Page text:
I like that you have hard and fast rules--3 hours video games on the weekend. It does get loose for us on the weekend when my husband and I have other plans and head out. If he's had his electronic time, I will literally pull the tv cord and lock it up. Otherwise, I find it hard to be consistent on the weekend unless we're home and we then have to manage his time, otherwise he would game. All. Day. Long. We used to allow gaming during the week, but he could not manage pulling away from it. And, it was very clear that he rushed through his homework, making half hearted efforts just to get to the gaming. Now that privilege is gone.

He gets his cell phone only right before it's time to leave for school and never before. Again, I take it at 8pm because he cannot control himself, and would be on it all night. He fights me on this, but I am firm. On the weekends, however, the phone is the enemy. Once his video game time is up, he retreats to his room with his phone. I tell him to find something to do that does not involve electronics. Fight begins. When he goes with me somewhere he's on the phone, snapchatting, binge watching you tube, scrolling Instagram. He can't put it down. I have a rule that it's not to be used at meal time. We'll go out to dinner and the fight begins. I take it away or use the app to cut his access, the fight begins. He thinks it's his right, we express over and over that it's a benefit. In his tunnel vision, he only sees that his friends have their phones all the time while I am strict.

When we are driving in the car together, run errands together, etc., every time I look at him, he's on the blasted phone. I have expressed to him our concerns that one day he will not be able to keep a job because he can't control his impulses and put the phone down. It falls on deaf ears. I have even gotten him private lessons with an instructor for a sport he likes, but it is seasonal. I am constantly trying to get him to find a hobby or something else to divert his interest away from electronics.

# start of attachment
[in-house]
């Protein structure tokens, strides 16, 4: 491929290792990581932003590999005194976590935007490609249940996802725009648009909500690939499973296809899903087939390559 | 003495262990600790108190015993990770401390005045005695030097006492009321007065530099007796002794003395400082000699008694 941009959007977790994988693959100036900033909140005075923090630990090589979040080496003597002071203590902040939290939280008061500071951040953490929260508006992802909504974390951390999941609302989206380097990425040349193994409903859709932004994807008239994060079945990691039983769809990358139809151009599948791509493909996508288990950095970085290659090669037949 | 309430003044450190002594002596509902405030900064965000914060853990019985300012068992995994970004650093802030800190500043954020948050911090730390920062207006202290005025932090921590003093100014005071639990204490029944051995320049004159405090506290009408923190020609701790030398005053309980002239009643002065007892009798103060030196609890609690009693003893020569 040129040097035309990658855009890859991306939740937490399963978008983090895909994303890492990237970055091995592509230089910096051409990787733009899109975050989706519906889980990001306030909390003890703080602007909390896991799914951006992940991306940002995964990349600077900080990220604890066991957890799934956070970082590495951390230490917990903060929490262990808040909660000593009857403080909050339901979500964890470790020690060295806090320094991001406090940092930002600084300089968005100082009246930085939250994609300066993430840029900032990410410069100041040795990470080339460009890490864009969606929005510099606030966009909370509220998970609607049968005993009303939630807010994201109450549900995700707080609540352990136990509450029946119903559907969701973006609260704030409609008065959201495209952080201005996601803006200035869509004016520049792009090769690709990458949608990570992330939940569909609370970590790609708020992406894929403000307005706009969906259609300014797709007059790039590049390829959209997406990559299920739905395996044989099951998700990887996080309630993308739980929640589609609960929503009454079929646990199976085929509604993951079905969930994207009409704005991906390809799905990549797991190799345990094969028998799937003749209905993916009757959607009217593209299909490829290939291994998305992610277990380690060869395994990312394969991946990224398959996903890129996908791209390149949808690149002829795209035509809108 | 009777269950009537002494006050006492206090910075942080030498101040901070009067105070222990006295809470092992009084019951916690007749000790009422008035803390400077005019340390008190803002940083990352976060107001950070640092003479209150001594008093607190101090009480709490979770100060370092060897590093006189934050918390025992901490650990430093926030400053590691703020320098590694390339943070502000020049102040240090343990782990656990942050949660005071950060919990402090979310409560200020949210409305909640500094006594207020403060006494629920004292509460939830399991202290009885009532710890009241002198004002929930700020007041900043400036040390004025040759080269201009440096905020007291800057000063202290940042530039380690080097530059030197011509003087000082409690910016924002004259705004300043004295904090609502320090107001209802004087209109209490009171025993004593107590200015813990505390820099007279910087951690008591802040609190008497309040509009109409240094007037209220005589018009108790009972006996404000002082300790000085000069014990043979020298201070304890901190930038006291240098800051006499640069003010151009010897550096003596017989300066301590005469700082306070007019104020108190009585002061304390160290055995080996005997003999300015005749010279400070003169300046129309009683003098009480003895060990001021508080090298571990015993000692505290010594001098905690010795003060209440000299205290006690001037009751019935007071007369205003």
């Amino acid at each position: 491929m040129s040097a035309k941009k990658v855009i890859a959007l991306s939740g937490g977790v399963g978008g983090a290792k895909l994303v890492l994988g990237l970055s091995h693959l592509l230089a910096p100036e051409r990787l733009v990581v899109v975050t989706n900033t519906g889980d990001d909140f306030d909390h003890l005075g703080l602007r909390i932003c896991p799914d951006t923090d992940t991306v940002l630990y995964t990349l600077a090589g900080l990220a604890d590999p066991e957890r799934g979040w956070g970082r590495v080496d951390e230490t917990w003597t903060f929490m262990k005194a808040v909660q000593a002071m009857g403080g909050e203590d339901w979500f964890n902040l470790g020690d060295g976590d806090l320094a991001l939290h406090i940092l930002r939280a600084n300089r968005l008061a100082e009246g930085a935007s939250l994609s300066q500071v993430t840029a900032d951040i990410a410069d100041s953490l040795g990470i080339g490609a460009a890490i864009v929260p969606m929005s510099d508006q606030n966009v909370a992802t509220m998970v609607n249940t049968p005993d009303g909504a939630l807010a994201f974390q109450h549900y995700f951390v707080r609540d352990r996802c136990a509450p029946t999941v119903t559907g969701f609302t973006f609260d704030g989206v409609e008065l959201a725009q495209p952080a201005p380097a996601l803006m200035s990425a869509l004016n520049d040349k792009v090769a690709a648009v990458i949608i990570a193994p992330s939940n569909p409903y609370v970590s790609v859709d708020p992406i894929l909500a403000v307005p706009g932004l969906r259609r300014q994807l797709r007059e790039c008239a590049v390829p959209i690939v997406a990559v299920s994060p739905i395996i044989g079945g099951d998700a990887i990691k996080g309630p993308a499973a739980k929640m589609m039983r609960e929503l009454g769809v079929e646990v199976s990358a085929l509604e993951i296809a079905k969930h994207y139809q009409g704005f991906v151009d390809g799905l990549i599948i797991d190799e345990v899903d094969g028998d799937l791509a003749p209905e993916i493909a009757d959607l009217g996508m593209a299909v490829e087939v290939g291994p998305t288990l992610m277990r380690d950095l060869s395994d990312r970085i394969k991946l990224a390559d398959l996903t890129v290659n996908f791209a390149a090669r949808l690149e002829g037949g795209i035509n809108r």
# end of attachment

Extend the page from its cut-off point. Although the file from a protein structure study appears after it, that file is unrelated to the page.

Sorry for the vent! Also hoping someone out there has more effective ways for managing their teen's cell phone and electronics than I do. Thanks so much.

Watermelon5 in reply to Birdie7

Ha ha, recently one Saturday my husband went on a bike ride and just took the Wifi router with him!

Wonderful discussion, folks. This is a topic many parents are dealing with, and it’s great to see new ideas!

We have similar problems with my 14 year old grandson. As long as his grades stay good which they are we have been working with him. Video games have to be off 9:00 p.m. Phone is put down 10 but not taken away. He is seen a behavioral therapist and with her guidance is becoming more active and spending less time on video games. Teaching him to self regulate is a big plus. Leads to less fights.

He will be an adult in a couple of years and needs to learn to control himself.

My rule for my almost 14 year old is - I take the phone at 9 on weeknights, and I try to enforce 2 hours of phone free time on each weekend day/holiday. She does have some activities which require the phone to be put away, but It's still PLENTY I think. I do find that even this small bit of away time makes her much more pleasant a person.

I remember some advice a friend told me a long time ago about another issue - don't be afraid to be "that mom". Most of the time you're not anyway and there are plenty of kids who aren't allowed tech time. When my daughter says something about "everyone blah blah blah", I tell her - and I truly believe - well there are plenty of people who don't.

Birdie7 in reply to wendyks